The use of embedded audio in digital books is seen as mirroring the "extras" provided with DVDs, only this extra is introduced in the body of the content and not as an afterthought. "This particular concept felt like a genuine enhancement," says Rebecca Ikin, marketing director at Pan Macmillan. "The conversation about what is an enhancement, what is an interruption and what is an additional thing that you put at the end of the book and what you put in the flow of the text, is really just starting to become a thing for authors and publishers to battle with."
The use of embedded audio provides opportunities across print media. Botibol says there are opportunities here for news organisations. "If you could have a specially recorded soundscape recorded from right in the middle of a march such as the student protests it would be an amazing experience to add to the written reportage. I do think there's interesting potential there."
There is a difference between "enhancement" of embedded audio and providing the user with a link to a separate audio report. But Ryan thinks that the embedding of 3D audio into written news reports raises interesting questions on whether the objectivity of the journalism would be compromised by a technique that normally involves creativity. "The similarity [with the Follett project] is that you are trying to immerse someone in the story but the difficulty is that it's factual so you have less creative licence," he says.
"Are you providing people with the means to create their own visualisation of what it must be like or are you trying to tell people exactly what it's like? Maybe there's trade off. If you are able to give someone a very vivid experience just through sound, then you have to allow their imagination to create a very personal picture."
Advertising does not demand the same objectivity and Ryan's techniques have been incorporated into Nike's new campaign for the CTR360 Maestro II football boot. Referencing the name of the product, the ad has been shot in 360 degrees to replicate the experience of playing as Andrés Iniesta. Ryan, working with London-based production agency Factory introduced all-around 3D sound to make viewers feel as if they – and not the Barcelona midfielder – are wearing the boots as he waltzes around opponents.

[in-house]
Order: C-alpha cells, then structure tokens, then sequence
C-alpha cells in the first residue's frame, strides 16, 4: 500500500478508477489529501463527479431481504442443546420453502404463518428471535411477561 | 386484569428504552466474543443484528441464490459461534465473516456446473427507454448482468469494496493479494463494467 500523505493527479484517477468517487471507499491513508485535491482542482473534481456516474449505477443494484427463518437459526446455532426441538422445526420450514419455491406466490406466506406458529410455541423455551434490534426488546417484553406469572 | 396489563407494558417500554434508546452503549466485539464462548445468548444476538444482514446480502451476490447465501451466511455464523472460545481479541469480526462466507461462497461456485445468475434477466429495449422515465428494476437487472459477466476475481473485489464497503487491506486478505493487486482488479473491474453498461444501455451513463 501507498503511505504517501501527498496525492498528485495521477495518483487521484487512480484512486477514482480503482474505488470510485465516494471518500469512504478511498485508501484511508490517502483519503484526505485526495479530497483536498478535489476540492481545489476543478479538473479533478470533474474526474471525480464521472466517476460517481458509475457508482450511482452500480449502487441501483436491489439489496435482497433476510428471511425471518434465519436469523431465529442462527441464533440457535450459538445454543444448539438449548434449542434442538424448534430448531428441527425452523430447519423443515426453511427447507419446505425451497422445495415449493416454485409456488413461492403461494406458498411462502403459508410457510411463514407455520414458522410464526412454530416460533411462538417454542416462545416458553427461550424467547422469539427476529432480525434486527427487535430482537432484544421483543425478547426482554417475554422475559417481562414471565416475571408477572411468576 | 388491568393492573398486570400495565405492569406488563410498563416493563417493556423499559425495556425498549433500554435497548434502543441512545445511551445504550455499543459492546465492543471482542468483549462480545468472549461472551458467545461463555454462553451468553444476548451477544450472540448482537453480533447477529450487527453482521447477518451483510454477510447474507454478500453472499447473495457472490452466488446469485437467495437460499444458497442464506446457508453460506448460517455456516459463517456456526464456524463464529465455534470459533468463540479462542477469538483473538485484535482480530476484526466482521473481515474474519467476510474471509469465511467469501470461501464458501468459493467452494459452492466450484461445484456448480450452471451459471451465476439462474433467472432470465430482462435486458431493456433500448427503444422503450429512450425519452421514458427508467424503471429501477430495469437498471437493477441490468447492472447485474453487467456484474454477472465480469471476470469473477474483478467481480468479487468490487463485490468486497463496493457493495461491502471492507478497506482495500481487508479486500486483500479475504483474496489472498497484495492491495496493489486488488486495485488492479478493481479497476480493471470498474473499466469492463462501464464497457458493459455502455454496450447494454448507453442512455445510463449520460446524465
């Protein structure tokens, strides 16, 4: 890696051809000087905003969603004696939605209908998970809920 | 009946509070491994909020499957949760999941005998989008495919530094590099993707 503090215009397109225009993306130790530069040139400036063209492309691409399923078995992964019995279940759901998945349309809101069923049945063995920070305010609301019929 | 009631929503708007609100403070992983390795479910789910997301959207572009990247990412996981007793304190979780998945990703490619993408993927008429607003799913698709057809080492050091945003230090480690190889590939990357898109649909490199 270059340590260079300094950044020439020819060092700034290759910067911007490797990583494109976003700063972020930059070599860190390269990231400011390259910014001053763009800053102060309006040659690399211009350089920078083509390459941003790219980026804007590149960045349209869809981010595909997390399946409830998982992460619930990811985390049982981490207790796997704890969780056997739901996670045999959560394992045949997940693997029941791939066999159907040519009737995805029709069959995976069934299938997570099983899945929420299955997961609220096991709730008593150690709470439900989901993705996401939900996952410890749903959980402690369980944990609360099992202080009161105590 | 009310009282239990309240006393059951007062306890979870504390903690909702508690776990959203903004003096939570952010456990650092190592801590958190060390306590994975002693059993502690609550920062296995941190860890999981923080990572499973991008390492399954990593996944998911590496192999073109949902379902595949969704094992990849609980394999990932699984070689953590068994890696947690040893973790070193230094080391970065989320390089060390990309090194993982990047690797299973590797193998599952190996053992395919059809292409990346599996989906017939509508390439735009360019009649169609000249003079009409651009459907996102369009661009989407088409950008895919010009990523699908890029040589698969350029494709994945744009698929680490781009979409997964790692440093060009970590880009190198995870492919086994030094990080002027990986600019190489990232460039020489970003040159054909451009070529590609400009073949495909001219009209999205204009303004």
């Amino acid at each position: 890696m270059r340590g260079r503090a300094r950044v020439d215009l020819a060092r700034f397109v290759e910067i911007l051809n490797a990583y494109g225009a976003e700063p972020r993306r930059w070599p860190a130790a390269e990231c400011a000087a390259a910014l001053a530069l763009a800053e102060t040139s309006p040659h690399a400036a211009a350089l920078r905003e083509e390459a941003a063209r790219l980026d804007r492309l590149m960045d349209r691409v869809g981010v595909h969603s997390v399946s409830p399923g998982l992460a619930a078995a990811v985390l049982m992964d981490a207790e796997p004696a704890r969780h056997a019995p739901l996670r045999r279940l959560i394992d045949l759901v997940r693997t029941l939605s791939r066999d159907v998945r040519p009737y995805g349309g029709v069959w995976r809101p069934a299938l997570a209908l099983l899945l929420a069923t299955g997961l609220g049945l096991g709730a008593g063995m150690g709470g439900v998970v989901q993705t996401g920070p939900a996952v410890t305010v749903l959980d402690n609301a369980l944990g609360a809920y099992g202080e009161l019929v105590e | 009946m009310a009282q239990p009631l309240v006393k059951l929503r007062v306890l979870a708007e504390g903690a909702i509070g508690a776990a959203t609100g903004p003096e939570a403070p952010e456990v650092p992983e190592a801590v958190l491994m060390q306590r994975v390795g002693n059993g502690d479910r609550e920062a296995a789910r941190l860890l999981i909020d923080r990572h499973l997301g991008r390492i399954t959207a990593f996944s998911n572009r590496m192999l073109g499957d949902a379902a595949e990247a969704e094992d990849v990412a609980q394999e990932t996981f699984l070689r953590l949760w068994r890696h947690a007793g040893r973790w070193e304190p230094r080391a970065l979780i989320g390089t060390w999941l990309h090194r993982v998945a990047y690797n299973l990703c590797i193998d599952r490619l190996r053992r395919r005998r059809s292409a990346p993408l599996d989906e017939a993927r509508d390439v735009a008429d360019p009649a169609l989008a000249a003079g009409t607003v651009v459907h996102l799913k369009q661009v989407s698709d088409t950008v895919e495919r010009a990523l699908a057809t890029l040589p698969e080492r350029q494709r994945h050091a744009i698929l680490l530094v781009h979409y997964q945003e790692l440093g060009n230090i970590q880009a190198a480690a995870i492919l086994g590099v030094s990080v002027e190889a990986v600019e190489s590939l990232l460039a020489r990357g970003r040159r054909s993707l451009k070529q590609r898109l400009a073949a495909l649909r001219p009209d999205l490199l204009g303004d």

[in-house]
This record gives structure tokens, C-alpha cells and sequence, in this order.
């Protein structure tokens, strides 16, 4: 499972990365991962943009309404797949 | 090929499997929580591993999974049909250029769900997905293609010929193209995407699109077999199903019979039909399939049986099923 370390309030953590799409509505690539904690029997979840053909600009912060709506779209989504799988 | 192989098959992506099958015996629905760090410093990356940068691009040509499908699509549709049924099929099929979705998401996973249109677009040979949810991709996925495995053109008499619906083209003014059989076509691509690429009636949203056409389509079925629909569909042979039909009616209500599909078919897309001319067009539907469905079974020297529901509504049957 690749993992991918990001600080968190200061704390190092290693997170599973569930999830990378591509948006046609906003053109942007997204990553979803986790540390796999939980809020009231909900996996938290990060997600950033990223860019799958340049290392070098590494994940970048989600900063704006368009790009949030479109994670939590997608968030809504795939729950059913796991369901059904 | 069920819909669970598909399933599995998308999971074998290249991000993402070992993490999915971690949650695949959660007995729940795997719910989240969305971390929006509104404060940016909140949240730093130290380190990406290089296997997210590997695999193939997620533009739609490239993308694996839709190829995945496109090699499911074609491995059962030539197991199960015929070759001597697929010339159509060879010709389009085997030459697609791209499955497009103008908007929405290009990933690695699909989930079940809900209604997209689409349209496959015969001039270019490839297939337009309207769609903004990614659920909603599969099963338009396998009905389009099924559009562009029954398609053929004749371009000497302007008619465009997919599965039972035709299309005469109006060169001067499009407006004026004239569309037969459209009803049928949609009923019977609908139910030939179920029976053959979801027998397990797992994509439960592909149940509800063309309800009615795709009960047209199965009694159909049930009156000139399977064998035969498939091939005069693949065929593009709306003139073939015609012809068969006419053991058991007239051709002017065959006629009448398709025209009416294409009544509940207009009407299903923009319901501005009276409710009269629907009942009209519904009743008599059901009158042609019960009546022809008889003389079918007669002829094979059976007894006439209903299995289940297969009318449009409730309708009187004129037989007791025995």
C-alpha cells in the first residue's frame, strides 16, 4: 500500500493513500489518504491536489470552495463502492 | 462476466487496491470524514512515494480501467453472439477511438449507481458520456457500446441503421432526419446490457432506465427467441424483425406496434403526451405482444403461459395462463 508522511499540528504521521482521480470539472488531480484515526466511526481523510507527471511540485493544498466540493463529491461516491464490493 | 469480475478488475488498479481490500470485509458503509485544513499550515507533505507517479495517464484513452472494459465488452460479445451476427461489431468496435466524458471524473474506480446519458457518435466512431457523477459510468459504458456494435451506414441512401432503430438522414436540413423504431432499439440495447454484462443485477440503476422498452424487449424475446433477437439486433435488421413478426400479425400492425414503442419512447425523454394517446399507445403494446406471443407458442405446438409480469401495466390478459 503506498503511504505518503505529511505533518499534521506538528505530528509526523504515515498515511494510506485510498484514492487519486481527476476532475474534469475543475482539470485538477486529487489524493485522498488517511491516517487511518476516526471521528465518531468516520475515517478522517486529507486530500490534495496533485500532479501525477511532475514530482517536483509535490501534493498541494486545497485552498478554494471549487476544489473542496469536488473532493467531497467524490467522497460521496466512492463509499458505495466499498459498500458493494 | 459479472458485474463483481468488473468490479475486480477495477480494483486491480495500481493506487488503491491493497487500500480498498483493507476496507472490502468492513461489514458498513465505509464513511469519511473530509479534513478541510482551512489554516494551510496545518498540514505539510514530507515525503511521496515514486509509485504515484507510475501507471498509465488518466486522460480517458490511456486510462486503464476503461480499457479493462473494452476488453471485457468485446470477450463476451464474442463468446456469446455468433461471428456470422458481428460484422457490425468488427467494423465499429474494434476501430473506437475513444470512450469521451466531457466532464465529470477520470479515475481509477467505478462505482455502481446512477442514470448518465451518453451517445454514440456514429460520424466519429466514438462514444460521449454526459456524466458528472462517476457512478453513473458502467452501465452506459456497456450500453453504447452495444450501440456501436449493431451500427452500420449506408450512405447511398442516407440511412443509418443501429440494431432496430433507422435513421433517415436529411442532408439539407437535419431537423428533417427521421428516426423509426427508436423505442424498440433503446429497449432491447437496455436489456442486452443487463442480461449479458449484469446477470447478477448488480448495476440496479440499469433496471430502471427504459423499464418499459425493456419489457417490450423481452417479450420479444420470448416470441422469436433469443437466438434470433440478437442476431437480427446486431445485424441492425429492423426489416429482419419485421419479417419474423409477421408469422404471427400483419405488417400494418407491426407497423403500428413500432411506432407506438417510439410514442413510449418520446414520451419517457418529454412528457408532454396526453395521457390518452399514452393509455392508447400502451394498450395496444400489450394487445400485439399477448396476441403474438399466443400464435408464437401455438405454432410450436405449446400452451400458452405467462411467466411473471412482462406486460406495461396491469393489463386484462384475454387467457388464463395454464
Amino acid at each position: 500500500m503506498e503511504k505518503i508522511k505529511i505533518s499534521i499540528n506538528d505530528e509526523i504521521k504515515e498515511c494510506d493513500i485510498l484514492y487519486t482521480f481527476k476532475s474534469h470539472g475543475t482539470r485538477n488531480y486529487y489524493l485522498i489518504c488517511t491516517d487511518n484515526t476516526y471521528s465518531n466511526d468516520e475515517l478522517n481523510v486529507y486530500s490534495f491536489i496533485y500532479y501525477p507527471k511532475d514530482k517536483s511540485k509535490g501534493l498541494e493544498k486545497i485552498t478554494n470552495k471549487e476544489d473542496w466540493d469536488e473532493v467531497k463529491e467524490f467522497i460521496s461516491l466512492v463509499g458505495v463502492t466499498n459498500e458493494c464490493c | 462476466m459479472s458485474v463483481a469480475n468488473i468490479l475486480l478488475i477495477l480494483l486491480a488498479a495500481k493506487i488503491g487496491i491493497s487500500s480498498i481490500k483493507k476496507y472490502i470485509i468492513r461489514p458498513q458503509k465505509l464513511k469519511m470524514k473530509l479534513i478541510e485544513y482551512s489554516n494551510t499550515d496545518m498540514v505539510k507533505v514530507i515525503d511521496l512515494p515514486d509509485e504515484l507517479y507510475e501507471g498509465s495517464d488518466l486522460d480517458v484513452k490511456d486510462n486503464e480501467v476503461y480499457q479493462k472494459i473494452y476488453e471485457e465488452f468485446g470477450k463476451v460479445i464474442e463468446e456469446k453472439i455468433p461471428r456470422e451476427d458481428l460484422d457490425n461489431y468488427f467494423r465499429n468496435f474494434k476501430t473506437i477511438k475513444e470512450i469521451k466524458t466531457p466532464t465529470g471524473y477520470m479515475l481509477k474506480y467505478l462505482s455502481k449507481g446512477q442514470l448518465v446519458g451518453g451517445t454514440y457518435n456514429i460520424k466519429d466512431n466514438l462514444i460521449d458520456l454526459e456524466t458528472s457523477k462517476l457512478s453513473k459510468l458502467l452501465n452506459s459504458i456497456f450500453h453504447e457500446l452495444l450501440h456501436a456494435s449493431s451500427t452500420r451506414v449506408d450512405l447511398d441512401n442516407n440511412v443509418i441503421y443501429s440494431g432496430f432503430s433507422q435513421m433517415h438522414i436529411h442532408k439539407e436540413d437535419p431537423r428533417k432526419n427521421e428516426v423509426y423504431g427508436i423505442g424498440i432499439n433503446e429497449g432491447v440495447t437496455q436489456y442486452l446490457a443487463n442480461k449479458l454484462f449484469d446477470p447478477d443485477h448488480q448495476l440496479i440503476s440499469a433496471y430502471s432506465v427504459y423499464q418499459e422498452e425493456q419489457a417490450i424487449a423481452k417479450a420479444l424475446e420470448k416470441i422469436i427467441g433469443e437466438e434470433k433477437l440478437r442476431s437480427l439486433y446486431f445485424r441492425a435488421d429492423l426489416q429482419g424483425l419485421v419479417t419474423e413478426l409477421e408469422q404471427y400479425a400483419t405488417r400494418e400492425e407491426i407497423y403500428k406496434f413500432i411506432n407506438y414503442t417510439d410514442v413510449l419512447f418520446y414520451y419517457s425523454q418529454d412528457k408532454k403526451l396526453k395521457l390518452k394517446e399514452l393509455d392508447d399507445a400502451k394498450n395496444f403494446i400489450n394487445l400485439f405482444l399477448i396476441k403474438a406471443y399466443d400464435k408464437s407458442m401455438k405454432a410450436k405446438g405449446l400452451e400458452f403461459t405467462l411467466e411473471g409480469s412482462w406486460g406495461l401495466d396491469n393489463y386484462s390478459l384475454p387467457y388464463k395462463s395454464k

"There's lots of 3D sound activity going on," says Ryan, an award-winning composer who has also made the first audio-only computer game. Papa Sangre, which was produced by the London company Somethin' Else, is based on a South American parlour game called Sangre y Patatas – a macabre version of Blind Man's Bluff. It's set in a castle filled with sound-sensitive monsters and is influenced by Mexico's day of the dead carnival.
Ryan is about to experiment with something called "big field functionality" in the follow-up, Papa Sangre 2. "For me this is the absolute holy grail of this technology," he says. "We will enable people to navigate the augmented reality of sound by walking round a big field and we can superimpose things on that space." He is also working on an audio-only computer game called Nightjar, set in outer space.
Binaural recording techniques themselves are not new. "People were very excited about them in the Seventies at the BBC," says Ryan, who once worked in an obscure unit called the BBC Imagineering Department, where he held the job title of audio media futurologist. "It was an amazing department but very quickly shut down. We were film-makers, animators, directors, storytellers and producers and I was the audio person."
At the BBC, Ryan won a Bafta for Technical Innovation for The Dark House, a Radio 4 drama with 3D sound. "The audience voted on which character's perspective they heard the play from and I mixed it live on air according to the text messages we received in the studio from the audience."